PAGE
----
DALLAS — Bob Stoops was quick to correct a reporter who presumed that Blake Bell would be Oklahoma’s starting quarterback in 2013.
“You’re kind of making assumptions if you think he’s the guy right now,” the Sooners’ coach said Tuesday at Big 12 Media Days.
So if assumptions are off the table, then logic follows that it’s not wise to assume Oklahoma will be the top team in the Big 12 once again.
The Big 12’s preseason media poll reflected that. The Sooners finished second with eight first-place votes, behind favorite Oklahoma State with 15. Even TCU, which finished third in the poll, had one more first-place vote than Oklahoma.
There are reasons to think Oklahoma is not going to be one of Stoops’ better teams in 2013. There’s the issue of an Oklahoma defense that was gutted by graduation.
But mainly it’s the fact Oklahoma, with a long history of fielding some of the nation’s top passers, doesn’t have a starter declared at quarterback. It’s the first time the Sooners haven’t had a designated starter over the offseason since 2007, when Sam Bradford eventually won the job.
And the guy that most observers, ahem, presume to be the starter, hasn’t thrown the ball much.
Bell, a 6-6, 263-pound junior, has gotten plenty of attention as a short-yardage quarterback. He’s earned the nickname “The Belldozer” by rushing for 24 touchdowns over the last two seasons, mostly in goal-line situations.
The fact that Bell hasn’t wrapped up the job has led some to question his ability as a passer. While Stoops refutes that, he doesn’t mind that people think the quarterback job is still up in the air.
“We’ve got a number of guys in there in competition with him that are doing really well, Kendal Thompson and Trevor Knight, to go along with Blake Bell,” Stoops said. “We’ve never been real excited about naming a guy too early.”
But Stoops was concerned enough about the speculation on Bell’s throwing ability to address that issue. Bell has thrown just 20 passes over two seasons, completing 10 of them for 115 yards.
“Blake is a guy that does throw the football well,” Stoops said. “We have a history in my [tenure] going on 15 years of having guys in quarterbacks that are really excellent throwers, and Blake fits that mold. We would never recruit a guy that we didn’t feel would be a great passer.”
Then again, it’s been proven that a college quarterback can have a terrific career and still not be a gifted passer.
“He throws the ball better than Tebow,” center Gabe Ikard said. “Just watch the motion. He’s got a great arm. Very strong, accurate, very good when it comes to throwing the deep ball.”
Ikard said Bell, who was not brought to Media Days, has some of the same qualities as OU’s most recent accomplished passer, Landry Jones, although the personalities are different.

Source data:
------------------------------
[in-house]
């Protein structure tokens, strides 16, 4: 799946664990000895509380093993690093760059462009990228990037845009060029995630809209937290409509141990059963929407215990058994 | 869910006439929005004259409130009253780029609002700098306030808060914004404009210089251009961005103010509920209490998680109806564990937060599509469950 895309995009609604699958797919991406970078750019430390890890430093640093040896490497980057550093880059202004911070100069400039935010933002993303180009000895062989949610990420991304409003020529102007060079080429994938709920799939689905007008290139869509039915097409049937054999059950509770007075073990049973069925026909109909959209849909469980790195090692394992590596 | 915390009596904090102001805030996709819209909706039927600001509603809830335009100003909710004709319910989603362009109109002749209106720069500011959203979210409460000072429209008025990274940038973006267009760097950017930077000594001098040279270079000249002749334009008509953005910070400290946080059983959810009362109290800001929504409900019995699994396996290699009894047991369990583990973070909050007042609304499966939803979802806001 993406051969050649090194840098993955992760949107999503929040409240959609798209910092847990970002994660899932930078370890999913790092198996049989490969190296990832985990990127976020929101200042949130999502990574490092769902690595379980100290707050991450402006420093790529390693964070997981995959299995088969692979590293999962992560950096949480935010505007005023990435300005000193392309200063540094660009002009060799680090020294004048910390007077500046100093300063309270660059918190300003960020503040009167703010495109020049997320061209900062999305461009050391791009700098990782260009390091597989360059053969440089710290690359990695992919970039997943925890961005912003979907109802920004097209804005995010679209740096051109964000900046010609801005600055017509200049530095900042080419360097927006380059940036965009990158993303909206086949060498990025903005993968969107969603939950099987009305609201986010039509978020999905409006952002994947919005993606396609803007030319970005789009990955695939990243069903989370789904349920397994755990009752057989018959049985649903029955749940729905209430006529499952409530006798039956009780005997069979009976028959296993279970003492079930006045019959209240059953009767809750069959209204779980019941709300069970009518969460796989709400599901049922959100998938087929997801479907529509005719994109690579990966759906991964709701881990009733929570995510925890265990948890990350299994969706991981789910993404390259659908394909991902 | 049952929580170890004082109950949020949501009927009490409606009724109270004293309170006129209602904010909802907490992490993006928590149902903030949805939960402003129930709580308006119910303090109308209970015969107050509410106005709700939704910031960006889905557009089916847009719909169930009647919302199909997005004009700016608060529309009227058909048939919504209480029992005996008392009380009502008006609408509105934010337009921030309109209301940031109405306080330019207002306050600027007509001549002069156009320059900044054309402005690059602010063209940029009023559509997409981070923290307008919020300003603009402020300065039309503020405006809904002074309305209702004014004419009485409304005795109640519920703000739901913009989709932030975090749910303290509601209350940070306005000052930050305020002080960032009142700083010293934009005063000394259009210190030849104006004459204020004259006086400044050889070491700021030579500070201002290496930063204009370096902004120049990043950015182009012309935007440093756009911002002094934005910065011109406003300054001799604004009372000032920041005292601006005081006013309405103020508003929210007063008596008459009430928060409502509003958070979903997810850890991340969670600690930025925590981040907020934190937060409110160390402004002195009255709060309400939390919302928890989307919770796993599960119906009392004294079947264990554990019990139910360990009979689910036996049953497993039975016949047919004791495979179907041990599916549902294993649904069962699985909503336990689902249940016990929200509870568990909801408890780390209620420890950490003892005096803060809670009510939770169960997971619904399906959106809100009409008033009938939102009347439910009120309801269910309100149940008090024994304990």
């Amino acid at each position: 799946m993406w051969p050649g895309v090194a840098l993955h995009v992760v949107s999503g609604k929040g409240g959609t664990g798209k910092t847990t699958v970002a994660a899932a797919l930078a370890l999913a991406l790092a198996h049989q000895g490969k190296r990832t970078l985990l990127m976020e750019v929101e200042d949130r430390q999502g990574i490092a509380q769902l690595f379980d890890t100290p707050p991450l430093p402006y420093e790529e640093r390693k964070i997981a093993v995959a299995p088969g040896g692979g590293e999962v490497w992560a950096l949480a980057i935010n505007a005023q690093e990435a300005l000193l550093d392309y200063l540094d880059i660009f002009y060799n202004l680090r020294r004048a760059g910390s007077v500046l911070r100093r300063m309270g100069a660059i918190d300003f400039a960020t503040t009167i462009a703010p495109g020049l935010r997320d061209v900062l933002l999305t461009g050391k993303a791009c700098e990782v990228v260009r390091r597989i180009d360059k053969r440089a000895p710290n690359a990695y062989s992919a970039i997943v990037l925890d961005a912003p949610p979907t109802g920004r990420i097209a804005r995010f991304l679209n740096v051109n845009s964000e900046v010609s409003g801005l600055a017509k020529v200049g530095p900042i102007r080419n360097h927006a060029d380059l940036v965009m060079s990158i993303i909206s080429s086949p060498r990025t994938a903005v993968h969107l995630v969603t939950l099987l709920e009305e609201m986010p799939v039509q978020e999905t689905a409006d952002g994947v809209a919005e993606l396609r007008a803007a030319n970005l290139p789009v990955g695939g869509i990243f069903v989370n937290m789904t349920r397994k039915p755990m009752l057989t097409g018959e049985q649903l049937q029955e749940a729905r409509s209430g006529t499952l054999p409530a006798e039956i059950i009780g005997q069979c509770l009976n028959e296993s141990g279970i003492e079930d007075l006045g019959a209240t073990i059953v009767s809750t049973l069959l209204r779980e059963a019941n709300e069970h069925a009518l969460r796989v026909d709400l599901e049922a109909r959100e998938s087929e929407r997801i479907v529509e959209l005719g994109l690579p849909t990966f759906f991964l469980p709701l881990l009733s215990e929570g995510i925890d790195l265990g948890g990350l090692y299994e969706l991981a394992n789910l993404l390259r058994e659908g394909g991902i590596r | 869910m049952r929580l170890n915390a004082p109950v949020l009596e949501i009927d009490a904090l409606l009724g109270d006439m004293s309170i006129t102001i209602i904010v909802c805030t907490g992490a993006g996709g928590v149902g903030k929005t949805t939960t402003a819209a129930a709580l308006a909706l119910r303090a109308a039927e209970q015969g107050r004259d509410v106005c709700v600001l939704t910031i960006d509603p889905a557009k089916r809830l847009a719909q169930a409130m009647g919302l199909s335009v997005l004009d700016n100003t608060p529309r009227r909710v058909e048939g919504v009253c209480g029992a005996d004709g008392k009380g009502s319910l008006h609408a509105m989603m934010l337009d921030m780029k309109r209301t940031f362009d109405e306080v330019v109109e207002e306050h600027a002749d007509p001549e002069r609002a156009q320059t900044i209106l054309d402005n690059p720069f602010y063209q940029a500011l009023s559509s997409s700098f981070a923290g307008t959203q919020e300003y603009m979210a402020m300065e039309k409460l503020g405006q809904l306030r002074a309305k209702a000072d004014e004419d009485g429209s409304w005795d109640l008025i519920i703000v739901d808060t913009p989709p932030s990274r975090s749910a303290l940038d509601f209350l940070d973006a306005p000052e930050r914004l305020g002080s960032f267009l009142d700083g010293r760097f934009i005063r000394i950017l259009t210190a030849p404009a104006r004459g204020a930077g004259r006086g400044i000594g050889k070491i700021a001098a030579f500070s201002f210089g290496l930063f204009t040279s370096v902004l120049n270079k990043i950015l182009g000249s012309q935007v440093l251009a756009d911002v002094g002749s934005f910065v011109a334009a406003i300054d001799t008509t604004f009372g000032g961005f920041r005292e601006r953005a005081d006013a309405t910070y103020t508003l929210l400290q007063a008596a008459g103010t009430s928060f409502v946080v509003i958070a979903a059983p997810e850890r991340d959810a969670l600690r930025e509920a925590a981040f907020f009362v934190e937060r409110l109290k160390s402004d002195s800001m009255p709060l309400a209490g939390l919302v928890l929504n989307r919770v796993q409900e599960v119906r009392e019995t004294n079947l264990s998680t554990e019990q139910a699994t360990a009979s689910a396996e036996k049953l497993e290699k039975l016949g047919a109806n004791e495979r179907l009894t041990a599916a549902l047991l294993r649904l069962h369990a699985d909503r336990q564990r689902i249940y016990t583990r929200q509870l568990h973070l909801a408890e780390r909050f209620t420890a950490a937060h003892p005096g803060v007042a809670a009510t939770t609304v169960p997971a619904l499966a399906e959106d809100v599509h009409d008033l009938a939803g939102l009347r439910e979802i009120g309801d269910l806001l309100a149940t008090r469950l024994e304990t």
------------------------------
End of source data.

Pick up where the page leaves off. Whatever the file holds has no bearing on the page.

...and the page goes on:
“He’s definitely more vocal than Landry,” Ikard said. “Blake’s got the same fire that Landry had, he just expresses a lot more than Landry did.
“He’s really nice off the field, but when you get in that competitive spirit of the game he can get a little hot. He’s definitely a little different than what we’ve had.”
Ikard said Bell wasn’t been afraid to show his competitive spirit as a backup.
“He even did it when he was in the Belldozer package last year,” Ikard said. “He kind of said something to the tone of, ‘Let’s get this in’ is how I would put it, but a little different diction than that. He’s got an attitude to him.”
Oklahoma’s defense has also had an attitude in the Stoops era, but the Sooners gave up a lot of yards last season despite the return of Mike Stoops, Bob’s brother, as coordinator.
While the Sooners return seven starters on offense, just four return on defense with heavy losses on the defensive line.
“In some of our schemes a year ago, we were more coverage-conscious and it hurt us in the run game,” Stoops said. “Personnel-wise, we do lose quite a few guys, but we are excited about the talent and ability of some of the young players coming up that we’re still developing.”
Oklahoma finished 10-3 last season and shared the Big 12 title. At most places that would be a banner season, but not at tradition-rich Oklahoma. Although the Sooners are respectful of the depth in the Big 12, predictions of a runner-up finish don’t sit well with them.
“I feel like people are sleeping on us,” cornerback Aaron Colvin said. “I feel like people don’t know what to expect from us because we are losing so many people, which I can’t blame you. At the end of the day, I’m confident in the players that are going to step up and fill those positions, and I know we’ll be competing for another Big 12 championship.”